For most people, Labor Day is a rather vague holiday without the clarity and meaning typically associated with other holidays. Yet in its most complete context, Labor Day should be recognized as the holiday that celebrates not only labor, but also the ideas, job creators, and institutions central to the flourishing of the United States and its people.
Colonial America certainly benefited from the fact that early settlers were self-selecting people willing to leave the familiarity of their European homes and cross a dangerous ocean. Because they were tough and willing to sacrifice and take risks, these settlers were predisposed to forgo immediate gratification and to work hard. And they not only prospered but within a generation or two, many of their descendants achieved surprising wealth that in many cases was created from nothing. In addition, in contrast to today, what stands out about towns and cities in colonial America was the relative absence of poverty.
It was Alexis de Tocqueville, whose ever-relevant classic, “Democracy in America,” pointed out that in contrast to Europeans, Americans regard work as “positively honorable.” In part, that was undoubtedly attributable to Christian influence in America. The Bible makes more than 450 references to the value and importance of work — specifically referring to work as a virtue more times than it refers to other virtues, such as prayer, faith, hope, joy, forgiveness, mercy, grace, or peace. Thus, it was and still should be widely recognized that work is good for the soul and necessary to a fulfilling life with dignity and meaning.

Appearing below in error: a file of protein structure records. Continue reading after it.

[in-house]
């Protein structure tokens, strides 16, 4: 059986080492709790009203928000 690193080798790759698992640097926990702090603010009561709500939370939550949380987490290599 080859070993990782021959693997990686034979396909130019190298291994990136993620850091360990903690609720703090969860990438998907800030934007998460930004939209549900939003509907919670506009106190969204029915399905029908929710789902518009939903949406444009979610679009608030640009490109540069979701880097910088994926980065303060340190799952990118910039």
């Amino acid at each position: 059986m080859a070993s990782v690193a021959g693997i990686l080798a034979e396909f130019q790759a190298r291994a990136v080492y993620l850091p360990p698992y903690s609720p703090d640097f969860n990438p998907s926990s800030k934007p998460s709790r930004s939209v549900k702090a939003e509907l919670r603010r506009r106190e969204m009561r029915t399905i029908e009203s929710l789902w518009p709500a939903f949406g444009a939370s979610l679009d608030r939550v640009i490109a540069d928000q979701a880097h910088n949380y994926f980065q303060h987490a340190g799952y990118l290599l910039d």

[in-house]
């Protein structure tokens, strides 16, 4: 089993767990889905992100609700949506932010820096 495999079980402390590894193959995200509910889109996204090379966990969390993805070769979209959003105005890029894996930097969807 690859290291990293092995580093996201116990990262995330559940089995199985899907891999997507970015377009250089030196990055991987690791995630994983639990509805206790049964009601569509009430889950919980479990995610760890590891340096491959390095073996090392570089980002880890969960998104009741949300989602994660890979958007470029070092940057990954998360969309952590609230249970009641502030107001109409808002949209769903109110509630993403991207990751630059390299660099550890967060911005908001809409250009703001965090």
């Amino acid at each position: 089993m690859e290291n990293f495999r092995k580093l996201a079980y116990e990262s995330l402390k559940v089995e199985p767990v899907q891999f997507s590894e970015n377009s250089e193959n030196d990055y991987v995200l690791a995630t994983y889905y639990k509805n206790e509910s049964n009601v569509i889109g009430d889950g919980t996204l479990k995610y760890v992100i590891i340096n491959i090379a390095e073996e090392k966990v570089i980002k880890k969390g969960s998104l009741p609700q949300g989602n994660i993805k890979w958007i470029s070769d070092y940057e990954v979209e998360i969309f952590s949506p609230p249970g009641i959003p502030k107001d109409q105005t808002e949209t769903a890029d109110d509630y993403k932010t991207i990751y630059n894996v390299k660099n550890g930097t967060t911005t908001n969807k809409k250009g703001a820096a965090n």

The idea of a “Labor Day holiday” was conceived in America in the 1880s by union labor leaders who sought recognition for the accomplishments of American workers. Labor Union membership peaked as a percentage of the entire American labor force at 26 percent in 1953. Today, the share of workers belonging to unions has dropped to a new low of 10.3 percent. What is striking now is how union membership among government workers — at about 34 percent — is more than five times higher than among private-sector worker. Since government produces little and is heavily unionized, while the private sector that produces most of the goods and services that people want is thinly unionized, it’s natural for many to perceive that non-unionized workplaces are more highly correlated to productivity than those that are unionized.
Few would disagree that the United States is inherently different from other nations. But even if the idea of American exceptionalism seems unfitting for some in contemporary times, no one can deny certain facts about the ways in which America is unique among nations of the world. The United States represents only 4 percent of the world’s population, but it has produced 96 percent of the world’s creativity and 25 percent of the world’s wealth, providing more upward mobility than any other nation. Little wonder that America is the number one destination for immigration, which is the most reliable substantiation of the idea of America as an exceptional nation.